BootsnAll Travel Network

Jodhpur and Pushkar: The Blue city and the Lotus flower.

Jodhpur was once a vital trade route city and is now home to the dominating Tepui Fort that looms over the city. The market is still well known for its crafts and spices. The clock tower is ground zero of the old city with the fort looming above.

Although it was pretty far, around 270kms, I actually made good time as all the roads were in good condition so I could put my feet up on the front cruising pegs and diddle off the miles. I didn’t quite make it to the tourist area, opting for one of the businessman hotels on the main road leading to the clock tower. Usually the quality is better for a cheaper price, although you don’t get the option of banana pancakes for breakfast.

I had a few errands to do and after finding out they wanted $250R to visit the fort, I decided to spend the time bobbing around town. The main accomplishment worked out really well as I still hadn’t got a workable horn. Idiot me was planning on just finding a new set and installing them myself as I am super horn guy and if they aren’t working they are definitely dead. The Enfield shop owner did one honk, jiggled the wires and it was fine. Man, I am an idiot. Just a bad connection. Hell, if I had done that before Udaipur, I could have bypassed that whole bad day thing. I did find all the missing bolts that I needed as well as finding the wiring to make my front brake activate the brake lights in the back. With that accomplished, it was back to town where I spent the rest of the time wandering the streets looking for a copy of Windows to fix the computer. Again I started off on the wrong foot as the system kept asking for the cd to reload missing files for Windows Office XP. In the end though, it was necessary to reload Windows Xp operating system as whatever bug I have did actually delete all my Windows programs. Fortunately, it all worked out as I got sloppy again and ran the install without backing up the photos of other necessary programs that I would need. The upgrade ended up just replacing the missing files and I was back to square one. Good for you too as now I am back to posting, as you can see. So after a good couple of productive days, I opted out of Jodhpur and headed on to the heavily visited holy town of Pushkar.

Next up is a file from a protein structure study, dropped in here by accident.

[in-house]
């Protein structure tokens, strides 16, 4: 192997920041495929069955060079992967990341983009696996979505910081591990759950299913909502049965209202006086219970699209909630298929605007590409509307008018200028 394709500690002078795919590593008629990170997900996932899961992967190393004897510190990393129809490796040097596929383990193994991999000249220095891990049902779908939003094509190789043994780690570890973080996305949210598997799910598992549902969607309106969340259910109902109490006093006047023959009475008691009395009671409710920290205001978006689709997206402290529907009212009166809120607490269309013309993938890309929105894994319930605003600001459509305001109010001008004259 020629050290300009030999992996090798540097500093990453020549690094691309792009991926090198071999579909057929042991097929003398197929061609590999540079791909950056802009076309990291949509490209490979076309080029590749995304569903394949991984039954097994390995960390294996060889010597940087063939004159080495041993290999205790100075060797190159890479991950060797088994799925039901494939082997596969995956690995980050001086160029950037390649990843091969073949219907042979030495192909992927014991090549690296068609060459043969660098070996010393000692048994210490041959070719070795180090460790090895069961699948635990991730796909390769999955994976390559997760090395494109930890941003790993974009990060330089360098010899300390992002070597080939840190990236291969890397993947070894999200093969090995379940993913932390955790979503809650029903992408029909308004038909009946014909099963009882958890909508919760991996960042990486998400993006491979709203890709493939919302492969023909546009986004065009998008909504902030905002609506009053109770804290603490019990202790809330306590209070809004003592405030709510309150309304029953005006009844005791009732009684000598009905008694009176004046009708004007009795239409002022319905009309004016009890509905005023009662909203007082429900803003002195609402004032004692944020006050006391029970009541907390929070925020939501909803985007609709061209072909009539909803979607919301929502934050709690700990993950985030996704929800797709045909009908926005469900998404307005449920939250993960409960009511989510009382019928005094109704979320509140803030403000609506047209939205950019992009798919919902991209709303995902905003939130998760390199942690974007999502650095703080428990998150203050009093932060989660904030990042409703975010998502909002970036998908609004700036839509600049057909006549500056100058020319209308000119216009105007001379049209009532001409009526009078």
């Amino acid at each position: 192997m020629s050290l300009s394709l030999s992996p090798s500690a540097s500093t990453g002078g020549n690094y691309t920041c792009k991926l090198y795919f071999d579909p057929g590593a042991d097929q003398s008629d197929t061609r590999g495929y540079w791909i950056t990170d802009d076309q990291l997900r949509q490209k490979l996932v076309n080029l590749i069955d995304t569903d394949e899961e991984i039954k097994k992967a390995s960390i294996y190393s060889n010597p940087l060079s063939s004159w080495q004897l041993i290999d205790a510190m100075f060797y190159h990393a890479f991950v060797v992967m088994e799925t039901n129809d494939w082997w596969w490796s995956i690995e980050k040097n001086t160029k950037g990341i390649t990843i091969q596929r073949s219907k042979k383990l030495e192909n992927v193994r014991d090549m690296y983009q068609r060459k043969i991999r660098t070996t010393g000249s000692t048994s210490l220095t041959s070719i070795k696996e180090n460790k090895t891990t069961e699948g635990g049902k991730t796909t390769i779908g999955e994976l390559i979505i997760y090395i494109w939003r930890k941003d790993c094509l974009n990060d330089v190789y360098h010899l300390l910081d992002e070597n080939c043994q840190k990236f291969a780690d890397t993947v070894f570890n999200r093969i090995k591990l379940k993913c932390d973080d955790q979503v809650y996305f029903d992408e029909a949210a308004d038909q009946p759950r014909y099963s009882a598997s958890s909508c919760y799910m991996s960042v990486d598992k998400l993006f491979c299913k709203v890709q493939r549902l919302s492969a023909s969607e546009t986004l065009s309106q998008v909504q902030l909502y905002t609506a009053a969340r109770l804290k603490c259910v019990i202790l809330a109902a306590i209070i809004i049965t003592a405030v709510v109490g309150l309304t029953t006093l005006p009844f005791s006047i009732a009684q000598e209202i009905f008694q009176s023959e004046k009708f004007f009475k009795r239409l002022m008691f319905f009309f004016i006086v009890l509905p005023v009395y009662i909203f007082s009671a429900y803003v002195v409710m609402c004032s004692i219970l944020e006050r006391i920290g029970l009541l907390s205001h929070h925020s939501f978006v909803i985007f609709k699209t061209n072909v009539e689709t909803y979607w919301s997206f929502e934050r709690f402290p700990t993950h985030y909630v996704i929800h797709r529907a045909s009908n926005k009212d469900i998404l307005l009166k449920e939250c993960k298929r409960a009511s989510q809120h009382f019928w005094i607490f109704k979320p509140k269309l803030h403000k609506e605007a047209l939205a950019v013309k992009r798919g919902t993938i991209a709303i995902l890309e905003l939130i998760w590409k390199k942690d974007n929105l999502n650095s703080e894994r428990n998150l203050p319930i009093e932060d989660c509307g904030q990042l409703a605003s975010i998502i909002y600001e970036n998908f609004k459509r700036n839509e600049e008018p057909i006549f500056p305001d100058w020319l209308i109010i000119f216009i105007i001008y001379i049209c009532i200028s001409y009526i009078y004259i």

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Brahma dropped a lotus flower on the earth and Pushkar floated to the surface. I can honestly say that Pushkar is the first place that I felt like I was in India. Not necessarily real life India, but the India you read and dream about. From the twisting mountain passing from Ajmer to the arid sand dunes surrounding the small Pushkar lake. This place is a widely visited tourist location, not only from the foreign tourist, but also for the huge amount of Indian pilgrims. Even though the village is populated with about 15,000 versus the usual one million like other Indian towns, there are hundreds of temples and religious entities. The part that really does it for me is that it is authentic. Pushkar religiously is not a sell out to the foreign tourist trade. Sure, immediately surrounding the lakeside temples are stacks of 4-5 story high backpackers places serving up pizza, but when it comes to the temples, foreigners take a back seat. There are the usual posted regulations, but here unlike other places, they are enforced. Men are stationed around to keep an eye on the foreign dregs, and one misstep would usually find yourself getting yelled at. FYI, no meat (even eggs), no booze, no hugs and kisses, no footwear within 40 feet of the waters edge, no photos on the ghats, no smoking by the ghats, shoes off in most places, etc. I liked it. There are tons of holy men which are very approachable, as well as a lot of foreigners who have given up on life and decided to stay around full time. Overall, I feel this is the first religious India since I have been here.
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2 responses to “Jodhpur and Pushkar: The Blue city and the Lotus flower.”

  1. Stoney says:

    Hey, Your trip is amazing. I just found the web site. Do you have a map posted of your travels.

  2. Priyank says:

    Hey Steve,
    You are currently in India. I am leaving for Peru shortly. I obviously read the entire Peru journal and I am commenting on this page only because those old posts have comments switched off and there is really no other way to say – ‘wow, wonderful travelogue’.
    I havent been to Rajasthan myself. Judging by the amount of time you spend, it will take you months to discover India completely. cool, more reading 🙂

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